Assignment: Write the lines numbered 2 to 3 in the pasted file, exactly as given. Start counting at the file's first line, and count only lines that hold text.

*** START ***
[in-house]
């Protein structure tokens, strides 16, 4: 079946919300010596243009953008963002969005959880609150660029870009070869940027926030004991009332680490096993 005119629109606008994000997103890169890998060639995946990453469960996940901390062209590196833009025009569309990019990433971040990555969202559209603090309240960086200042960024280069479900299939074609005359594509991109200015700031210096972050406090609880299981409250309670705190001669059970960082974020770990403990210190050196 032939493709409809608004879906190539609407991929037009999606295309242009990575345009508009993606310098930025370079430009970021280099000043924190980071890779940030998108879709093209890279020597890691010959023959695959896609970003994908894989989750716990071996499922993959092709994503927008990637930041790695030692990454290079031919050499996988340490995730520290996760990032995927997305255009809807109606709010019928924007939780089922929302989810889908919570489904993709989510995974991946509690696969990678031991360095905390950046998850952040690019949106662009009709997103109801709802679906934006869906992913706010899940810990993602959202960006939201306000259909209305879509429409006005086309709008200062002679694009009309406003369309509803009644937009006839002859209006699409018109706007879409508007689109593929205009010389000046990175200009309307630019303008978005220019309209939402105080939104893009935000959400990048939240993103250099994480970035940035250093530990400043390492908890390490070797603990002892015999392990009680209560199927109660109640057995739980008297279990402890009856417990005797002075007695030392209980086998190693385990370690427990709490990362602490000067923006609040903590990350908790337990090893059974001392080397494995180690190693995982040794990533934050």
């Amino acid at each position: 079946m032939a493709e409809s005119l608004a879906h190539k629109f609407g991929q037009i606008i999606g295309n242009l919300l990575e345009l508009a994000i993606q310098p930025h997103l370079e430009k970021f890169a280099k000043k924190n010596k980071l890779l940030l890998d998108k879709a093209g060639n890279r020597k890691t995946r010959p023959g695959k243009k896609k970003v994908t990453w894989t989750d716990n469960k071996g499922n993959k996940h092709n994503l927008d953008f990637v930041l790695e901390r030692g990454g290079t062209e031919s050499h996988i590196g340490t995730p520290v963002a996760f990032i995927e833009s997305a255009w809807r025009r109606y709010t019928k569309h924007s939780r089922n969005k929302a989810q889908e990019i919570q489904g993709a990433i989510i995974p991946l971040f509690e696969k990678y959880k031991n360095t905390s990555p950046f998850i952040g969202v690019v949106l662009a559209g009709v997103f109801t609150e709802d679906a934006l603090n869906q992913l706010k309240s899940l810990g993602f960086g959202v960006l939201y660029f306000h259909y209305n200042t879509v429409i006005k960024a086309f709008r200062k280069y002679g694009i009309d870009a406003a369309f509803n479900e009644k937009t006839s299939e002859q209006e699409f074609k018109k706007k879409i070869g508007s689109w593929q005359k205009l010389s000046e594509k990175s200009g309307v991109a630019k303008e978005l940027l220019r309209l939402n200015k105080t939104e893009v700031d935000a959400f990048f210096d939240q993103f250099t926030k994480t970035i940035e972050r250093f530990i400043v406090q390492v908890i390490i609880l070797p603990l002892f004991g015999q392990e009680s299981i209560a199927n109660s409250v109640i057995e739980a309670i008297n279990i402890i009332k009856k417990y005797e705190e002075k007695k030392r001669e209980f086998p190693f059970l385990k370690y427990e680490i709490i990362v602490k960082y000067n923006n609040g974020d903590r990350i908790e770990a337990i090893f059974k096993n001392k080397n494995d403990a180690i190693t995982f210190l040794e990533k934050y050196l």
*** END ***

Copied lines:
């Protein structure tokens, strides 16, 4: 079946919300010596243009953008963002969005959880609150660029870009070869940027926030004991009332680490096993 005119629109606008994000997103890169890998060639995946990453469960996940901390062209590196833009025009569309990019990433971040990555969202559209603090309240960086200042960024280069479900299939074609005359594509991109200015700031210096972050406090609880299981409250309670705190001669059970960082974020770990403990210190050196 032939493709409809608004879906190539609407991929037009999606295309242009990575345009508009993606310098930025370079430009970021280099000043924190980071890779940030998108879709093209890279020597890691010959023959695959896609970003994908894989989750716990071996499922993959092709994503927008990637930041790695030692990454290079031919050499996988340490995730520290996760990032995927997305255009809807109606709010019928924007939780089922929302989810889908919570489904993709989510995974991946509690696969990678031991360095905390950046998850952040690019949106662009009709997103109801709802679906934006869906992913706010899940810990993602959202960006939201306000259909209305879509429409006005086309709008200062002679694009009309406003369309509803009644937009006839002859209006699409018109706007879409508007689109593929205009010389000046990175200009309307630019303008978005220019309209939402105080939104893009935000959400990048939240993103250099994480970035940035250093530990400043390492908890390490070797603990002892015999392990009680209560199927109660109640057995739980008297279990402890009856417990005797002075007695030392209980086998190693385990370690427990709490990362602490000067923006609040903590990350908790337990090893059974001392080397494995180690190693995982040794990533934050």
């Amino acid at each position: 079946m032939a493709e409809s005119l608004a879906h190539k629109f609407g991929q037009i606008i999606g295309n242009l919300l990575e345009l508009a994000i993606q310098p930025h997103l370079e430009k970021f890169a280099k000043k924190n010596k980071l890779l940030l890998d998108k879709a093209g060639n890279r020597k890691t995946r010959p023959g695959k243009k896609k970003v994908t990453w894989t989750d716990n469960k071996g499922n993959k996940h092709n994503l927008d953008f990637v930041l790695e901390r030692g990454g290079t062209e031919s050499h996988i590196g340490t995730p520290v963002a996760f990032i995927e833009s997305a255009w809807r025009r109606y709010t019928k569309h924007s939780r089922n969005k929302a989810q889908e990019i919570q489904g993709a990433i989510i995974p991946l971040f509690e696969k990678y959880k031991n360095t905390s990555p950046f998850i952040g969202v690019v949106l662009a559209g009709v997103f109801t609150e709802d679906a934006l603090n869906q992913l706010k309240s899940l810990g993602f960086g959202v960006l939201y660029f306000h259909y209305n200042t879509v429409i006005k960024a086309f709008r200062k280069y002679g694009i009309d870009a406003a369309f509803n479900e009644k937009t006839s299939e002859q209006e699409f074609k018109k706007k879409i070869g508007s689109w593929q005359k205009l010389s000046e594509k990175s200009g309307v991109a630019k303008e978005l940027l220019r309209l939402n200015k105080t939104e893009v700031d935000a959400f990048f210096d939240q993103f250099t926030k994480t970035i940035e972050r250093f530990i400043v406090q390492v908890i390490i609880l070797p603990l002892f004991g015999q392990e009680s299981i209560a199927n109660s409250v109640i057995e739980a309670i008297n279990i402890i009332k009856k417990y005797e705190e002075k007695k030392r001669e209980f086998p190693f059970l385990k370690y427990e680490i709490i990362v602490k960082y000067n923006n609040g974020d903590r990350i908790e770990a337990i090893f059974k096993n001392k080397n494995d403990a180690i190693t995982f210190l040794e990533k934050y050196l």